Margaret River

The town of Margaret River is firmly situated in the South West Boojarah region in Noongar booja (country). Noongar have lived in this part of booja since the Nyittiny – creation times.

Pre Contact

To Noongar people, the Margaret river is known as Wooditchup, named after the magic man, Wooditch, who created the river in the Nyitting or the Dreaming. [i]

Noongar people have a long and continuing connection to this area. Devil’s Lair cave, south of Margaret River, is one of the earliest sites of human occupation in Australia. Evidence of Noongar existence dates back about 48,000 years. Excavations have uncovered stone artefacts, animal bones, hearths, bone artefacts and human remains. Some of the earliest ornaments in Australia were found here, including three ground-bone beads and what may be a bone pendant.[ii]

A long time ago, two young lovers used to meet in a cave south of what is now Gracetown. The woman, named Mittan, was promised to King Bunyitch and when he found out, he had her lover, Nobel killed. Mittan was so distressed she drowned herself in the cave. Noongars call the cave ‘Meekadarabee‘, the bathing place of the moon. Sometimes, if you come to the cave when the moon is bright, you can see her hair and the spaces where her eyes would be, reflected in the water and you may hear her crying.[iii]


Margaret River first appeared on a map in 1839. Early European settler, John Bussell is thought to have named the south-west river in honour of Margaret Wyche, a friend in England. [iv]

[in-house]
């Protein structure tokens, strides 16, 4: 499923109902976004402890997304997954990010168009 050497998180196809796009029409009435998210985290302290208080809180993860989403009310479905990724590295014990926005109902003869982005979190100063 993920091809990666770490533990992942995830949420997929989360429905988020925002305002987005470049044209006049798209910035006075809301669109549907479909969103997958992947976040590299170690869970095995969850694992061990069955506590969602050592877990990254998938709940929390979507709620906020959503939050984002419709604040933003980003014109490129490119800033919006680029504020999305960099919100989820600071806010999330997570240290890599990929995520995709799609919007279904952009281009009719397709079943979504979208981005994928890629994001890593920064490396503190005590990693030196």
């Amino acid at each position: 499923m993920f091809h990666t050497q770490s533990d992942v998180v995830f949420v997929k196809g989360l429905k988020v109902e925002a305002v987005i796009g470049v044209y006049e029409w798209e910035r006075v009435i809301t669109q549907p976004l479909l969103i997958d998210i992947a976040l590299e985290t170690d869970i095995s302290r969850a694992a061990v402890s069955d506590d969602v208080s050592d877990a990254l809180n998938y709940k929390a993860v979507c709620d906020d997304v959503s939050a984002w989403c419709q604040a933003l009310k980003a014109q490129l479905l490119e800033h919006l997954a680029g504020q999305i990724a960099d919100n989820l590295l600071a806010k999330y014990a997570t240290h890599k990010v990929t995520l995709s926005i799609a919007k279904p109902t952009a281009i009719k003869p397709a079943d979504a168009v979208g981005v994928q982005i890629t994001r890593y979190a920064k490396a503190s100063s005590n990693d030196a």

Ellensbrook Homestead. Courtesy State Library of Western Australia, The Battye Library 5697B

In 1850, the first Europeans came to live in the area. Alfred and Ellen Bussell established their farm ‘Ellensbrook’ at a traditional Noongar camping area called Mokidup.[v]

Noongar people continued to live in the area and some, including Nannup, Nilgi, and Sam Isaacs worked for the Bussell family.[vi]

Whadjuck/Ballardong Nyungar, Professor Leonard Collard, wrote that Noongar people’s work for the Bussells included ‘language translation, flora and fauna identification, farm labouring, herding sheep and cattle, milking, making butter and cheese, whaling, fishing, bullock driving, horse training, timber clearing, mail delivery, childcare and lumbering at local timber mills’.[vii]


From left: Sam Isaacs and his son Fred. Courtesy of the Margaret River Historical Society

On 1st December 1876, Sam Isaacs and the Bussells’ daughter, Grace, became heroes when they rescued passengers from the ship Georgette after it ran aground off Margaret River. Both Sam and Grace rode their horses into the water, grabbing as many survivors as they could. With the very rough seas, the rescue took four hours. [viii]

In recognition of his services, Sam Isaacs received a Bronze medal from the Royal Humane Society. Much later, in 1897, he received his reward – 100 acres of land on the Margaret River at Sussex Location 243.

The Isaacs family worked the land, known as Fernbrook, until the 1930s when it became difficult to make a living from a small farm during the Depression. They sold up and moved to Margaret River town where it was easier to get work and to send the children to school.[ix]